I should clarify myself because this thread is already being misconstrued — I’m talking about how the movie is screened in advance. If it’s going straight to Netflix, why the ritual of demanding people see it in the theater?

There used to be a category that everyone recognized called “TV movie” or “made for television movie” and even though a lot of filmmakers considered that déclassé, it seems to me that probably 90% of feature films fit that description now.

Atlantis has mostly sunk into the ocean, only a few tower spires remain above the waterline, and I’m increasingly at peace with that, because it seems to be what the industry and much of the audience wants. We live in an age of convenience and information control.

Only a very elite group of filmmakers is still allowed to make movies “for theaters“ and actually have them seen and judged that way on a wide scale. Even platform releasing seems to be somewhat endangered. It can’t be fought. It has to be accepted.

9. Addendum: I’ve been informed that it wasn’t Scorsese who requested that the Bob Dylan documentary only be screened for critics in theaters, but a Netflix representative indicated the opposite to me, so I just don’t know what to believe.

It’s actually OK if your film is not eligible for an Oscar — we have a thing called the Emmys. A lot of this anxiety is just a holdover from the days when television was considered culturally inferior to theatrical feature films. Everybody needs to just get over it.

In another 10 to 20 years they’re probably going to merge the Emmys in the Oscars into one program anyway, maybe they’ll call it the Contentys.

“One of the fun things about seeing the new Quentin Tarantino film three months early in Cannes (did I mention this?) is that I know exactly why it’s going to make some people furious, and thus I have time to steel myself for the takes.

Back in July 2017, when it was revealed that Tarantino’s next project was connected to the Manson Family murders, it was condemned in some quarters as an insulting and exploitative stunt. We usually require at least a fig-leaf of compassion for the victims in true-crime adaptations, and even Tarantino partisans like myself – I don’t think he’s made a bad film yet – found ourselves wondering how he might square his more outré stylistic impulses with the depiction of a real mass murder in which five people and one unborn child lost their lives.

After all, it’s one thing to slice off with gusto a fictional policeman’s ear; it’s quite another to linger over the gory details of a massacre that took place within living memory, and which still carries a dread historical significance.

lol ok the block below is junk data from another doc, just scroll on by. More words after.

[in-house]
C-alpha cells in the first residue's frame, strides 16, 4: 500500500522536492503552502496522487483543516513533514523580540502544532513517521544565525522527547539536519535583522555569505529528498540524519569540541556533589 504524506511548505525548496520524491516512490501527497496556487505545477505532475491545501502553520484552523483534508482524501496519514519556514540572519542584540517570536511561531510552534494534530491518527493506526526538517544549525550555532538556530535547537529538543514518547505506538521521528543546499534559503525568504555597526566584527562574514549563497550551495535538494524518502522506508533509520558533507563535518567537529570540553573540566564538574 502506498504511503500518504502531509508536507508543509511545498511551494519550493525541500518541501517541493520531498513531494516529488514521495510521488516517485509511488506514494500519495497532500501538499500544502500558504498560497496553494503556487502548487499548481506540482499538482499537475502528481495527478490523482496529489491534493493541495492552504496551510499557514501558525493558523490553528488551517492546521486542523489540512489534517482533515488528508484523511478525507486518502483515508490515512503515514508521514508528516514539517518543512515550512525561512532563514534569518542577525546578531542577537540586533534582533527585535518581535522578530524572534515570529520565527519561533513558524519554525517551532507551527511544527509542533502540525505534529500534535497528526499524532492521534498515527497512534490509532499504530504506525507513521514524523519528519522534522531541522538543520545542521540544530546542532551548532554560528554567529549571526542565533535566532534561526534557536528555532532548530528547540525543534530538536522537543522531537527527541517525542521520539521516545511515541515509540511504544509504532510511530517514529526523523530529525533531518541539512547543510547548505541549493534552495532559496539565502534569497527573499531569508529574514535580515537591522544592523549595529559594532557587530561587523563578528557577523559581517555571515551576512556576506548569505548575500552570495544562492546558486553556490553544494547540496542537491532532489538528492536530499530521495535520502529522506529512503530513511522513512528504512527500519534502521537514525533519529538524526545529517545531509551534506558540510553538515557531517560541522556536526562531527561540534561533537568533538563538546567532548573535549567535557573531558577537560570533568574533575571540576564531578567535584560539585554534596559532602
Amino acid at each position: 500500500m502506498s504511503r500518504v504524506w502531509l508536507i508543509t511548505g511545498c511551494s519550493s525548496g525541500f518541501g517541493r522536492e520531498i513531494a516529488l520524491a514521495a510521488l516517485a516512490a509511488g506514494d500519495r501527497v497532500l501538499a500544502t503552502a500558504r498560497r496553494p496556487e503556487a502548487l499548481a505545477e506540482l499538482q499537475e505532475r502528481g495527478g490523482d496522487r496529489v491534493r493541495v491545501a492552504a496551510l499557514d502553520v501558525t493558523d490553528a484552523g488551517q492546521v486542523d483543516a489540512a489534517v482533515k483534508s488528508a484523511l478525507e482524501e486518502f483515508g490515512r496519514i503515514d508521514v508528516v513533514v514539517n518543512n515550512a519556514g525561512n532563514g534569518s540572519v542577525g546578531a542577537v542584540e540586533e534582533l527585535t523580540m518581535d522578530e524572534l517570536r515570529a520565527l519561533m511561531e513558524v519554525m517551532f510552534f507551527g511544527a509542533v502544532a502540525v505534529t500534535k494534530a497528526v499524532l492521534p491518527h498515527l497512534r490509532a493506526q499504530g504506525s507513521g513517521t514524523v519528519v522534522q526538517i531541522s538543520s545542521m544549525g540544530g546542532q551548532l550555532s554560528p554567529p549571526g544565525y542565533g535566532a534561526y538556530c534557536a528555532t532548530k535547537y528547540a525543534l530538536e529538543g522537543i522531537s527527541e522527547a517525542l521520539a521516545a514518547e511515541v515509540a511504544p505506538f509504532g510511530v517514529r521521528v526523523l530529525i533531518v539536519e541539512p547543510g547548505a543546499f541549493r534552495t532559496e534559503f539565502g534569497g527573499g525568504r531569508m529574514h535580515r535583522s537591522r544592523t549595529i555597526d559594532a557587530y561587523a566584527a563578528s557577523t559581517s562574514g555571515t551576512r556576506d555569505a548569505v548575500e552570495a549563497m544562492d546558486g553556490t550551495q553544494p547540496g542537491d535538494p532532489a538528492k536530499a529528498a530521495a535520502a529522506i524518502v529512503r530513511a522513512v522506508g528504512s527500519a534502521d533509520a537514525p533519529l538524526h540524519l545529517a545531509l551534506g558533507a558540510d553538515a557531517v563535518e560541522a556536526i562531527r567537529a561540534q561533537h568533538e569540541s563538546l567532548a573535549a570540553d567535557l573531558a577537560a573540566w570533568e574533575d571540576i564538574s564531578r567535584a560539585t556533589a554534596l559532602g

In her essay The White Album, Joan Didion wrote: “Many people I know in Los Angeles believe that the Sixties ended abruptly on August 9, 1969, ended at the exact moment when word of the murders on Cielo Drive traveled like brushfire through the community, and in a sense this is true.”

Early in Once Upon a Time in Hollywood, as Leonardo DiCaprio and Brad Pitt’s characters drive up the hill towards Leo’s bachelor pad, the camera cranes up gently to reveal a street sign: Cielo Drive. Tarantino understands how charged that name is; he can hear the Molotov cocktails clinking as he shoulders the crate.

As you may have read in the reviews from Cannes, much of the film is taken up with following DiCaprio and Pitt’s characters – a fading TV actor and his long-serving stunt double – as they amusingly go about their lives in Los Angeles, while Margot Robbie’s Sharon Tate is a relatively minor presence. But the spectre of the murders is just over the horizon, and when the night of the 9th finally arrives, you feel the mood in the cinema shift.

No spoilers whatsoever about what transpires on screen. But in the audience, as it became clear how Tarantino was going to handle this extraordinarily loaded moment, the room soured and split, like a pan of cream left too long on the hob. I craned in, amazed, but felt the person beside me recoil in either dismay or disgust.

Two weeks on, I’m convinced that the scene is the boldest and most graphically violent of Tarantino’s career – I had to shield my eyes at one point, found myself involuntarily groaning “oh no” at another – and a dead cert for the most controversial. People will be outraged by it, and with good reason. But in a strange and brilliant way, it takes Didion’s death-of-the-Sixties observation and pushes it through a hellfire-hot catharsis.

Hollywood summoned up this horror, the film seems to be saying, and now it’s Hollywood’s turn to exorcise it. I can’t wait until the release in August, when we can finally talk about why.

~ Robbie Collin